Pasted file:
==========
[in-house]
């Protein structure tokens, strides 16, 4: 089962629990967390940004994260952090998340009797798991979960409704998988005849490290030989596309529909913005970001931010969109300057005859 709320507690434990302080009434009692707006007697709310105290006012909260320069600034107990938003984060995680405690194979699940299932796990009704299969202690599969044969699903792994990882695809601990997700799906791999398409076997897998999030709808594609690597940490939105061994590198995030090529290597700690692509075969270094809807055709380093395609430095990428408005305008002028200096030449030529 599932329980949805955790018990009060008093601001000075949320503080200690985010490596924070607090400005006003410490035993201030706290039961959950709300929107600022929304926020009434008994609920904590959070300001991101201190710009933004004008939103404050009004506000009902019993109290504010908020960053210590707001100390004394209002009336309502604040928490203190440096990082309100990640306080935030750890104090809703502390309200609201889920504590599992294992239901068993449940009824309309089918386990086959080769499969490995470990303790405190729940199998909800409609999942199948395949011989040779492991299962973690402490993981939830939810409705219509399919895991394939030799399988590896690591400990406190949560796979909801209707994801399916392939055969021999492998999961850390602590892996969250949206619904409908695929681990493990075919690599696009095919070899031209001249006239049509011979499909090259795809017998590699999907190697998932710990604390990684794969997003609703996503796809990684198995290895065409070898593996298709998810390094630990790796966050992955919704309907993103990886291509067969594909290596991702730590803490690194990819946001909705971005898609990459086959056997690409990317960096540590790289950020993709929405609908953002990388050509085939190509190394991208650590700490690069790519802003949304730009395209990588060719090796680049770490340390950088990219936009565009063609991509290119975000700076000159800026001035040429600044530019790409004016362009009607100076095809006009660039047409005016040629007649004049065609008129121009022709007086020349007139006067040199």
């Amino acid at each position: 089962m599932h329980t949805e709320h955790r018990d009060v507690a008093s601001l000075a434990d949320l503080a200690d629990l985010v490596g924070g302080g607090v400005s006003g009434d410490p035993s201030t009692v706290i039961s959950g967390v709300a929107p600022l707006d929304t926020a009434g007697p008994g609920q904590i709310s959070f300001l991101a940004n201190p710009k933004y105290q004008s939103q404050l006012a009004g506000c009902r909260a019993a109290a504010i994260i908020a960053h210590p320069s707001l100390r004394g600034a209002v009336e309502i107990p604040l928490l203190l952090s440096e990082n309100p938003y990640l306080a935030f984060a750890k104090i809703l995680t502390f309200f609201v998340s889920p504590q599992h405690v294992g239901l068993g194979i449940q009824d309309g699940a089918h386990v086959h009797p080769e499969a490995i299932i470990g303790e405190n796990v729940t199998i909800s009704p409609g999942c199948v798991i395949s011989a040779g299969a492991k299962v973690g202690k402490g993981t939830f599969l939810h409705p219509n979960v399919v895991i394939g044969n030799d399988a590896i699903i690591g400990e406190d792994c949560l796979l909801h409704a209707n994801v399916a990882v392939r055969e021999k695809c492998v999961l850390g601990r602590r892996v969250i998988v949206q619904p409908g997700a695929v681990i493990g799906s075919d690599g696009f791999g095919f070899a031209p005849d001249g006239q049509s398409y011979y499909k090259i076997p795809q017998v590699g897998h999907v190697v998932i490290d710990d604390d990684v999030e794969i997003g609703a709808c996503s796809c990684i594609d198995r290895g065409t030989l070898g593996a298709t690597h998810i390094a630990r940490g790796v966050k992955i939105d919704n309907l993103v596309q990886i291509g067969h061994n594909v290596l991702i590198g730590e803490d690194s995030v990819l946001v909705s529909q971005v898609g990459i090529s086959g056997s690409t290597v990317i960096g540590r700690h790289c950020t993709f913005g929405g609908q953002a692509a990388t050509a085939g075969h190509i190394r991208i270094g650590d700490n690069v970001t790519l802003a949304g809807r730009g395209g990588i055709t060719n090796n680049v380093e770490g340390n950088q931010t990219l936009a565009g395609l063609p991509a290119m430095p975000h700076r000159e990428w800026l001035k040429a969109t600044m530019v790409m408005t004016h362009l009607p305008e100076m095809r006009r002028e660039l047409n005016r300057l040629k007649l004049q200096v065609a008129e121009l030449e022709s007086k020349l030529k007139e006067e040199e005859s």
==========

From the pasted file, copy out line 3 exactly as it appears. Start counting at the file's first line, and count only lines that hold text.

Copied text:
């Amino acid at each position: 089962m599932h329980t949805e709320h955790r018990d009060v507690a008093s601001l000075a434990d949320l503080a200690d629990l985010v490596g924070g302080g607090v400005s006003g009434d410490p035993s201030t009692v706290i039961s959950g967390v709300a929107p600022l707006d929304t926020a009434g007697p008994g609920q904590i709310s959070f300001l991101a940004n201190p710009k933004y105290q004008s939103q404050l006012a009004g506000c009902r909260a019993a109290a504010i994260i908020a960053h210590p320069s707001l100390r004394g600034a209002v009336e309502i107990p604040l928490l203190l952090s440096e990082n309100p938003y990640l306080a935030f984060a750890k104090i809703l995680t502390f309200f609201v998340s889920p504590q599992h405690v294992g239901l068993g194979i449940q009824d309309g699940a089918h386990v086959h009797p080769e499969a490995i299932i470990g303790e405190n796990v729940t199998i909800s009704p409609g999942c199948v798991i395949s011989a040779g299969a492991k299962v973690g202690k402490g993981t939830f599969l939810h409705p219509n979960v399919v895991i394939g044969n030799d399988a590896i699903i690591g400990e406190d792994c949560l796979l909801h409704a209707n994801v399916a990882v392939r055969e021999k695809c492998v999961l850390g601990r602590r892996v969250i998988v949206q619904p409908g997700a695929v681990i493990g799906s075919d690599g696009f791999g095919f070899a031209p005849d001249g006239q049509s398409y011979y499909k090259i076997p795809q017998v590699g897998h999907v190697v998932i490290d710990d604390d990684v999030e794969i997003g609703a709808c996503s796809c990684i594609d198995r290895g065409t030989l070898g593996a298709t690597h998810i390094a630990r940490g790796v966050k992955i939105d919704n309907l993103v596309q990886i291509g067969h061994n594909v290596l991702i590198g730590e803490d690194s995030v990819l946001v909705s529909q971005v898609g990459i090529s086959g056997s690409t290597v990317i960096g540590r700690h790289c950020t993709f913005g929405g609908q953002a692509a990388t050509a085939g075969h190509i190394r991208i270094g650590d700490n690069v970001t790519l802003a949304g809807r730009g395209g990588i055709t060719n090796n680049v380093e770490g340390n950088q931010t990219l936009a565009g395609l063609p991509a290119m430095p975000h700076r000159e990428w800026l001035k040429a969109t600044m530019v790409m408005t004016h362009l009607p305008e100076m095809r006009r002028e660039l047409n005016r300057l040629k007649l004049q200096v065609a008129e121009l030449e022709s007086k020349l030529k007139e006067e040199e005859s």